The cast of actors is led by Jaeden Lieberher, who left a strong impression on audiences with his performances in “St. Vincent” and “Midnight Special,” who plays Bill Denbrough, the leader of the Loser’s Club who vows revenge against Pennywise for murdering his little brother Georgie. It’s hard not to be reminded of the Netflix series “Stranger Things” while watching these young actors as they too are on a mission to find out what evil lurks in the underbelly of their hometown of Derry, Maine. The story has also been moved up from the 1950’s to the 1980’s (the slide projector is a dead giveaway), so the filmmakers look to be playing on our collective nostalgia which should make this movie extra fun.

Cary Fukunaga was set to direct this adaptation, but although he eventually dropped out due to those “creative differences” filmmakers just love to throw out there, he is still listed in the credits as one of the screenwriters. Directing “It” is Andrés Muschietti who previously directed Jessica Chastain in the box office hit “Mama.” From this trailer, it looks like he is having lots of fun exploring the many ways Pennywise terrorizes the young children of Derry, Maine as he gets at their deepest fears and exploits them for all they are worth. My hope is he focuses on the characters of King’s classic novel as well as on the scares. One thing’s for sure, he certainly knows how to make a red balloon look especially ominous.

“It” is clearly covering the first part of King’s novel when the members of the Loser’s Club were kids. Here’s hoping this adaptation scares us silly enough to where we get follow-up which will follow them into adulthood as we all know the past stays with us in one way or another. Adaptations of King’s novels range from brilliant (“The Shining,” “Misery,” “The Shawshank Redemption”) to horrendous (“Maximum Overdrive,” “Graveyard Shift”), so let’s hope this is not just one of the better ones, but one of the best.

Check out the teaser trailer below.

 

Altered Minds

altered-minds-poster

On the surface, “Altered Minds” looks like your typical “Sixth Sense” psychological thriller as the characters struggle to get to the truth of what’s terrifying them so deeply, but this description doesn’t do it justice. What we have instead is a deeply thought out and well-constructed thriller which features a strong ensemble of actors and, like the films of Alfred Hitchcock, keeps you wondering and guessing all the way to the very end.

“Altered Minds” opens up on a family reunion which takes place in a town just as cold and frozen over as the one Ang Lee took us to in “The Ice Storm.” However, it turns out we are guests at a funeral of sorts as it is the birthday of Dr. Nathaniel Shellner (Judd Hirsch), and most likely his last as he is suffering through the merciless disease that is lung cancer. Nathaniel was once a celebrated psychiatrist who won a Nobel Prize for his work in treating refugees from war zones who have been afflicted by PTSD. He is surrounded by his loving wife Lillian (Caroline Lagerfelt), his biological son Leonard (Joseph Lyle Taylor) and his two adopted children, Harry (C.S. Lee) and Julie (Jaime Ray Newman).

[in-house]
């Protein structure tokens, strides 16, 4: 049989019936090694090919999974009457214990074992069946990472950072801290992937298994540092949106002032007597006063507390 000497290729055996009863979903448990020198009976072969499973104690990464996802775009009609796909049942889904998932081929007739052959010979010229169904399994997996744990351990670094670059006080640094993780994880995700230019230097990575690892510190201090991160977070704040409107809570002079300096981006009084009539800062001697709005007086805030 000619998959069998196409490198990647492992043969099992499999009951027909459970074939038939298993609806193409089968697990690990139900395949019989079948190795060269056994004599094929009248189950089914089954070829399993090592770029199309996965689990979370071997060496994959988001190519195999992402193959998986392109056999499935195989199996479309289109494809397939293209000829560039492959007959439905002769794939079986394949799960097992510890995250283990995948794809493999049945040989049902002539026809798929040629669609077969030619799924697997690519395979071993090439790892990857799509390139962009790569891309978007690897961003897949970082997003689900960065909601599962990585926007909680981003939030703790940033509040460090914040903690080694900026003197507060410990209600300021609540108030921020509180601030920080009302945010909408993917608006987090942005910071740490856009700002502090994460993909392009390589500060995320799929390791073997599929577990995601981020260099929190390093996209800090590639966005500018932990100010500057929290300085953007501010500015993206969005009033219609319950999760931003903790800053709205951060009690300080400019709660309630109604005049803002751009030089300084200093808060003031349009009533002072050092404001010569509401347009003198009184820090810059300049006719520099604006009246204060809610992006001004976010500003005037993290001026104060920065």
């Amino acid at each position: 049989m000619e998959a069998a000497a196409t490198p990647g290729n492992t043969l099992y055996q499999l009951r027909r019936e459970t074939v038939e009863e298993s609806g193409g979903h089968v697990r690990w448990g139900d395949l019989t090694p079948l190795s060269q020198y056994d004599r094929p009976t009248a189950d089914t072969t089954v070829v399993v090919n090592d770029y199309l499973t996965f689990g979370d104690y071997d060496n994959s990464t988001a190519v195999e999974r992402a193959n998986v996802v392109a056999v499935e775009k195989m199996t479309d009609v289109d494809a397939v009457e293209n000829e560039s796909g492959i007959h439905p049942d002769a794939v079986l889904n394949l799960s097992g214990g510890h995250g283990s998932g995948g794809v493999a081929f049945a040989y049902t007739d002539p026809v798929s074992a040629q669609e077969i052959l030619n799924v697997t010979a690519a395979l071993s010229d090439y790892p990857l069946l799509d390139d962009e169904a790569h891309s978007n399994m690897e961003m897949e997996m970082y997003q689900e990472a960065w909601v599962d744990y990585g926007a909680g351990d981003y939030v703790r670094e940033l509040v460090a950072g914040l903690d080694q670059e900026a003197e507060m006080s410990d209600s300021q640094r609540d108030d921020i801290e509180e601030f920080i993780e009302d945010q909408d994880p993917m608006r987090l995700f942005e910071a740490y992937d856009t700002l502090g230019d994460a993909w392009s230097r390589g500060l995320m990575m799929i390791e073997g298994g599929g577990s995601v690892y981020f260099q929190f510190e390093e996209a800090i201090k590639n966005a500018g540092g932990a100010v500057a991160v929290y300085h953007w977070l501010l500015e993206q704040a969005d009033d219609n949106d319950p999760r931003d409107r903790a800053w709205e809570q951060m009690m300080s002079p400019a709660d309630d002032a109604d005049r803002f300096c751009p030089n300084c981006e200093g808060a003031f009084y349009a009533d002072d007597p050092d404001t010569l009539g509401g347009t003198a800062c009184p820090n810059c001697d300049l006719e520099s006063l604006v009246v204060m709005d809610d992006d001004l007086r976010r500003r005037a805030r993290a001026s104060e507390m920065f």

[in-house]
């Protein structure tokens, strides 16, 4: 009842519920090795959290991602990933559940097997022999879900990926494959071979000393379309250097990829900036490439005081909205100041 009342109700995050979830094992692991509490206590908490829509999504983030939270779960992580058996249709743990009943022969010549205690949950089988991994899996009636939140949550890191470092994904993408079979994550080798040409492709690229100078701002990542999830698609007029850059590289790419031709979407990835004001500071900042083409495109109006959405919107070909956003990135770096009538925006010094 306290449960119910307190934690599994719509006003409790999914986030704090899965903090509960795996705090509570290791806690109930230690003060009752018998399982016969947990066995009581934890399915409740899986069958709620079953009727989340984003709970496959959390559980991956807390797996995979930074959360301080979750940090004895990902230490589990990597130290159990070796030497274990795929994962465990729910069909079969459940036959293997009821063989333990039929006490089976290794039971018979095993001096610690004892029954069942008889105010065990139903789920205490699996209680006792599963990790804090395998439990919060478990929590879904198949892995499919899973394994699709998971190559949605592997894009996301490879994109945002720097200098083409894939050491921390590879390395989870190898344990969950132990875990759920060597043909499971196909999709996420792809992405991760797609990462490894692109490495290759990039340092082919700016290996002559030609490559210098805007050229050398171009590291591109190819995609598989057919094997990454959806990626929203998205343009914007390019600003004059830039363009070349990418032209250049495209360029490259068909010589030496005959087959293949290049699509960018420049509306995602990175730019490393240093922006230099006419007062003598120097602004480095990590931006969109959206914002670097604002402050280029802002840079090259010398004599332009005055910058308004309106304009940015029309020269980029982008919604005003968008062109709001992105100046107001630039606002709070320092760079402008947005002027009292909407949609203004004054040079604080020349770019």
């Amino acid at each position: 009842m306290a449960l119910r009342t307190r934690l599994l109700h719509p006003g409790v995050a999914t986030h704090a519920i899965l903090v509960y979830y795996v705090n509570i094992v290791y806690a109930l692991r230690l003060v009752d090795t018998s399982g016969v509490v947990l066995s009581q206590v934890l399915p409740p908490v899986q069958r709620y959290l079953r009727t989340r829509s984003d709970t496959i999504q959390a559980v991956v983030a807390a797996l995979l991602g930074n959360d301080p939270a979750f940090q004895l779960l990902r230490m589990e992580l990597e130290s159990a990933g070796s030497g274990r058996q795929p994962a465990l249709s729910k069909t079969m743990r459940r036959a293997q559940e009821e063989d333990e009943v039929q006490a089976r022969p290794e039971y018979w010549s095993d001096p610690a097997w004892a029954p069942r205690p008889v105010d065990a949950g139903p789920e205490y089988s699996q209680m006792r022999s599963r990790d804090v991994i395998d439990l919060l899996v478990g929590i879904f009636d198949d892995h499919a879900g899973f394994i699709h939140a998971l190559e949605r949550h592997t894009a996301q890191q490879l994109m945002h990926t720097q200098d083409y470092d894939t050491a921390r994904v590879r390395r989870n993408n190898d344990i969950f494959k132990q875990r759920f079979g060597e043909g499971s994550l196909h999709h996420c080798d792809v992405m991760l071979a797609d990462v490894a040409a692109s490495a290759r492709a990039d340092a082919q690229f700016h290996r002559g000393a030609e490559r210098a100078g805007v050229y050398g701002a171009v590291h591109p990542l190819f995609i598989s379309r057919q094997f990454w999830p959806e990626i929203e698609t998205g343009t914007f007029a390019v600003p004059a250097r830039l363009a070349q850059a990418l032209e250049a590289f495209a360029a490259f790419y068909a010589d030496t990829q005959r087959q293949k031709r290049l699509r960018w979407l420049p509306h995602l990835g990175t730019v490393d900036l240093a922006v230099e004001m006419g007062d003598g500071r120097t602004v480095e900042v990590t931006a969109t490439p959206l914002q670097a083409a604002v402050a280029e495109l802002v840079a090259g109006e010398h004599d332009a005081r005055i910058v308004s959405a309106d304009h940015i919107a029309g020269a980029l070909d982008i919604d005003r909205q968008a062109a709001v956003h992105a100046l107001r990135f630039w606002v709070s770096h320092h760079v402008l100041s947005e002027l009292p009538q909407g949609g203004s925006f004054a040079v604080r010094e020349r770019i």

altered-minds-house-with-snow

The only one late to the party is Nathaniel’s third adopted child, Tommy (Ryan O’Nan), a horror novelist who is busy looking for an urn containing the remains of the family dog. But when Tommy finally arrives, there comes to be more on his mind as he accuses his father of performing cruel psychological experiments on him and the other family members. What started out as a loving family reunion soon turns into an occasion where bitter resentments and long lost memories arise to where they can be ignored no longer.

The first thing I want to mention about “Altered Minds” is how good the acting is. We’ve known Judd Hirsch for years as an actor who has played endearing characters in “Ordinary People” and “Independence Day,” not to mention his appearances on the television series “Taxi” and “Dear John.” The role of Dr. Nathaniel Shellner is one he could easily have turned into a two-dimensional adult character, but Hirsch reminds us of what a talented actor he is by making him much more. Throughout this movie, he keeps us guessing as to what’s going on in his mind and presents a humane front as he declares he wants nothing but the best for his children. Some actors would be happy to spell everything out for the audience, but Hirsch is far more interested in giving us a well-rounded character, flaws and all, who keeps you wondering if he has a dark side. How dare anyone forget how great an actor he is.